Makes: 6 servings
This is one of my favourite Brussel sprouts recipes! Brussels sprouts are an excellent source of vitamin C and vitamin K. They are a very good source of numerous nutrients including folate, manganese, vitamin B6, dietary fiber, choline, copper, vitamin B1, potassium, phosphorus, and omega-3 fatty acids. This salad is very easy to make at home, and in my opinion the success hangs on the brussel sprouts being cooked just right. Be careful not to over-boil them at the start. They should still be green and only just cooked through.
1kg brussel sprouts
2 avocados cut into cubes
A handful of raw pecan nuts
1 cup Balsamic Vinegar
Makes: 6 servings
Brussels sprouts are rich in many valuable nutrients. They are an excellent source of vitamin C and vitamin K. They are a very good source of numerous nutrients including folate, manganese, vitamin B6, dietary fiber, choline, copper, vitamin B1, potassium, phosphorus, and omega-3 fatty acids. Many people don't enjoy the 'sulfur-like' taste, which comes from when you cook them only. You will not have that with fresh Brussel sprouts, especially when dressed as a salad. Enjoy!
For the Salad
1 pound Brussels sprouts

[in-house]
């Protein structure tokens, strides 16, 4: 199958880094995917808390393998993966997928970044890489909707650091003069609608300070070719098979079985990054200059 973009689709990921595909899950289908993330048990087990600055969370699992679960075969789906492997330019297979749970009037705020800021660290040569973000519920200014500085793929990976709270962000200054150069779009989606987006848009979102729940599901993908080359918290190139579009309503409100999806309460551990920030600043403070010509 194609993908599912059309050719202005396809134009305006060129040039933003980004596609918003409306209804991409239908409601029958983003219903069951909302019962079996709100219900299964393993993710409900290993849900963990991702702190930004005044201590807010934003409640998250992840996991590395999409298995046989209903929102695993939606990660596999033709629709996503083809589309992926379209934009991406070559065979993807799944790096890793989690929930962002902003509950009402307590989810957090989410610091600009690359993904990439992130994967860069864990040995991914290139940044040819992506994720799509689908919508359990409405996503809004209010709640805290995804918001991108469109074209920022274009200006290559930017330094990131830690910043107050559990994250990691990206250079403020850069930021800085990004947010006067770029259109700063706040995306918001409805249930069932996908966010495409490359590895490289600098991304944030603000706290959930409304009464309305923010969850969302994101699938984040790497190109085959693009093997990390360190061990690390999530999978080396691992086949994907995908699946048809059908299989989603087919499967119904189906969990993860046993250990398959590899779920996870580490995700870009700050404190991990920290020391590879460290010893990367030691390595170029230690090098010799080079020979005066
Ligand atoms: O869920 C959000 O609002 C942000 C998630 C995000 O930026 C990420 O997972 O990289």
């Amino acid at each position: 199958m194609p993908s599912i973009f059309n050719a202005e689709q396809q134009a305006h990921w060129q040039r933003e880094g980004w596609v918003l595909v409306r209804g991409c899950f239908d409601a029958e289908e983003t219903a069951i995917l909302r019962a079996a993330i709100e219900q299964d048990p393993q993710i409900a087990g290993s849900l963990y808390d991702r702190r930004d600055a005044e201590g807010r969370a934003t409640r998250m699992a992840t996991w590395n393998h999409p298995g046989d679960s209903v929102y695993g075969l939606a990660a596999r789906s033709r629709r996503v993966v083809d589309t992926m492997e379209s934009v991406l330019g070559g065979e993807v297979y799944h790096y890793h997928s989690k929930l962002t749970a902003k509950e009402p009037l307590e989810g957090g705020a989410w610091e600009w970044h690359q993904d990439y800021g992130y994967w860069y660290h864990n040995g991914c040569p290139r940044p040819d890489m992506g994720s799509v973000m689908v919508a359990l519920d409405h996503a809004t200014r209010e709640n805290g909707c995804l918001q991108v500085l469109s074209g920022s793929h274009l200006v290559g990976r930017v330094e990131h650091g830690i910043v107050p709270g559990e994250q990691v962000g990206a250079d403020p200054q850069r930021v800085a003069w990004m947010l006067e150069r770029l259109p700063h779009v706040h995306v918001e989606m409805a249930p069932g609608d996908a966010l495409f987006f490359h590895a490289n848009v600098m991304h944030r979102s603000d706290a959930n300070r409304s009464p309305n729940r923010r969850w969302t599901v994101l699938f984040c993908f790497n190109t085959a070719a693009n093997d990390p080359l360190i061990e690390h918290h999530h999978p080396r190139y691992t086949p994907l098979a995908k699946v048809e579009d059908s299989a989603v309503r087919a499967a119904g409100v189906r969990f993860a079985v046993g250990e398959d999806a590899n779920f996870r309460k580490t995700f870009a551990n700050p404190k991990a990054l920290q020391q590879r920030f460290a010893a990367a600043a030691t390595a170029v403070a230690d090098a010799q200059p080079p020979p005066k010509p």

1 medium tart apple (like Granny Smith)
1 medium red onion
1 cup chopped walnuts
For the Vinaigrette
1 tablespoon Dijon mustard
2 teaspoons maple syrup
3 tablespoons red wine vinegar
½ cup extra virgin olive oil
Salt and pepper, to taste
Makes: 4-6 servings
This is a great alternative to regular rice for anyone trying to cut down on carbs, or trying to increase vegetable intake. Save yourself a few hundred calories on your meal tonight and to be honest, you'd be hard pushed to know the difference!
one head cauliflower
Tools: food processor or Grater
1- Cut the cauliflower into florets, wash well and dry.
2- Place the Cauliflower in a food processor and whizz until you get a rice-like texture. Do this in batches to get the best results.
3- Grate the cauliflower, you will achieve the same results.
Once the 'rice' has been made, pour hot water and a little salt on top. Allow to sit for a few minutes and drain. I would recommend doing this just before serving so that your rice is warm.
Makes: 1 serving
This is the perfect balanced breakfast and one that will keep you full for hours! Avocado and egg pair so well, and the combination of healthy fats and protein will balance your blood sugar perfectly, keeping you full for longer. This is one of my favourite breakfasts and one of the best breakfasts you can have.
1 Avocado sliced in half, stone out.
2 organic eggs
Himalayan pink salt and cracked black pepper to taste
Chopped fresh chives (optional)
1. Pre-heat the oven to 220C or 425F.
2-Place the two avocado halves on a baking tray, and allow them to touch so they are well supported and don't rock on your baking tray. Spoon in the egg yolk slowly, followed by the egg white.
2- Season with salt and pepper.
3- Bake in pre-heated oven for 12mns for a soft egg and 15/17mns for eggs that are more well done.
4-Top with fresh chopped chives if desired and enjoy!
Makes: 5 servings